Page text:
Business owner talks about expanding and molding to Eugene
There are points in every person’s life when someone is there to help them up and give them the opportunity to succeed. Aaron Chester is that kind of person.
At the 34 years old Chester, the owner and manager of Perk Coffee & Espresso on
Willamette Street, has been all over the place. After being born in Leavenworth, Kan., his family moved around a lot. Upon graduating from high school he attended a number of colleges, including Lane Community College and the University of Texas. Though he did not graduate, Chester had been going to a technical school, and had previously been employed as a fiber optics technician.
Asked about why he left that line of work, he said “It was a job that I didn’t feel like I could be myself in, and being myself was more important to me than making money.”
Chester isn’t limited to the ownership of one business, either. Along with his wife Mitra, he owns the café and two clothing stores. Deluxe, which is located on the 1300 block of Willamette Street, and Kitsch, which is on the 1000 block of Willamette Street, cater to the Indie-style that has begun to resonate in the Eugene area.
While Deluxe contains “the darker side of vintage, local and modern men’s and women’s clothing” according the its website, Chester says this about Kitsch: “It sells the sillier side of things… Kitsch serves a younger demographic; brighter colors, sillier things, more geared towards being able to go out on the weekend.”
He also enjoys having a direct influence over the environment at the stores. Not only that, it “adds a validity to me talking about things I care about in the area,” he says. The fact that he owns three businesses in the Downtown area lends credence to his words, making what he says is taken more seriously than if he was a regular citizen of Eugene.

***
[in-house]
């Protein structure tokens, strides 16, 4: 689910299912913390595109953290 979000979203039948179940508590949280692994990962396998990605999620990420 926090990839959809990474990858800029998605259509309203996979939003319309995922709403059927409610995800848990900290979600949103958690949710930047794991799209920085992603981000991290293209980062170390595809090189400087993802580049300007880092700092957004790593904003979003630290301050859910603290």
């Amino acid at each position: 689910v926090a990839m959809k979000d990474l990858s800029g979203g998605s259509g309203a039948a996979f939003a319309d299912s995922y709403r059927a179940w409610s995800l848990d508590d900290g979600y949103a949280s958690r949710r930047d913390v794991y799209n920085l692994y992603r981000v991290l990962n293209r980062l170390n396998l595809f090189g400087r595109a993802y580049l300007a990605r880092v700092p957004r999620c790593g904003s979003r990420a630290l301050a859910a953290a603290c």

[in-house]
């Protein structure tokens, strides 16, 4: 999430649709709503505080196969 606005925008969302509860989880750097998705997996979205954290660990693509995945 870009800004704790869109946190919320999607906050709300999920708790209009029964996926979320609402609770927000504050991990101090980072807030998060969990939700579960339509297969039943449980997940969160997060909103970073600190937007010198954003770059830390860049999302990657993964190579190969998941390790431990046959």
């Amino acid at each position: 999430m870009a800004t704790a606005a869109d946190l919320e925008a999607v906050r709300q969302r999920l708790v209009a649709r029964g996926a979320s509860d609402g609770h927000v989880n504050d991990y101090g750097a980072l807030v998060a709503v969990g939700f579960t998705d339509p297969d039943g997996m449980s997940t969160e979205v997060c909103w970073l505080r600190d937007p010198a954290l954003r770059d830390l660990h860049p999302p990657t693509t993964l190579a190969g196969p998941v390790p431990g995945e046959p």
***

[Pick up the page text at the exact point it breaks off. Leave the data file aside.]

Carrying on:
Having an influence in the community is not limited to city or neighborhood council meetings, according to Chester. It also allows him to take in employees that he thinks he can create a “nurturing environment for.” Having direct control over everything in his businesses allows Chester to do many unconventional things. For instance, he often doesn’t have enough money to pay a new hire, so instead he hires them as an intern, teaching them how to be a barista and make coffee so that have enough experience to get hired at another coffee shop in town. An example of that is Okon Udosenata, a barista at Perk for about a year.
“I own my own coffee shop, and Aaron helped me with training,” said Udosenata.
His wife Mitra and mother-in-law Deborah also help others via Deluxe by offering sewing
classes to the people of Eugene, as well as more intricate techniques like pattern design and machine sewing. By being able to improve his employees’ lives, both while they work for him and in the long run, “it lends to a really enjoyable level of life satisfaction in a lot of ways.”
For the number of customers who come into Perk daily, one would think that Chester does a good job of advertising his business.
“I don’t advertise,” he says. “I was in the Register-Guard once. Otherwise, I completely depend on word of mouth.”
It’s obvious that he values those regulars as well, making sure to remember what is going on with them, and his knowledge of the little things seems to endear him to his customers. At one point, a motorcycle pulls up in front of Perk, and the rider talks to Chester about a rally that he is attending. Chester immediately knows what he is talking about, along with the models of specific motorcycles that he would like to ride or has ridden. He puts his name and business out there to friends, and by taking that kind of chance, he has been able to attract exactly whom he wants to attract.
“I’ve been able to get a really diverse group of loyal, local people who are looking for what this is,” says Chester. “And to have 80 percent of my customers be regulars, and will tell me an express direct towards what I do.”
Even with the mark that he has left on Eugene and its community, Aaron Chester knows that Eugene has to accept you, not the other way around.
“For the first 5 years that I lived here, I fought to make it what I wanted, and it just resisted the entire time,” he said.
Usually in most towns you are told to dive in and make a little niche for yourself, but in Chester’s opinion, if you try that here, you are bound to belly flop. By waiting patiently, Aaron Chester has created a name for himself here in Eugene by making Eugene part of that name.
“You have to wait for Eugene to open itself to you, and then it will provide everything that you want.”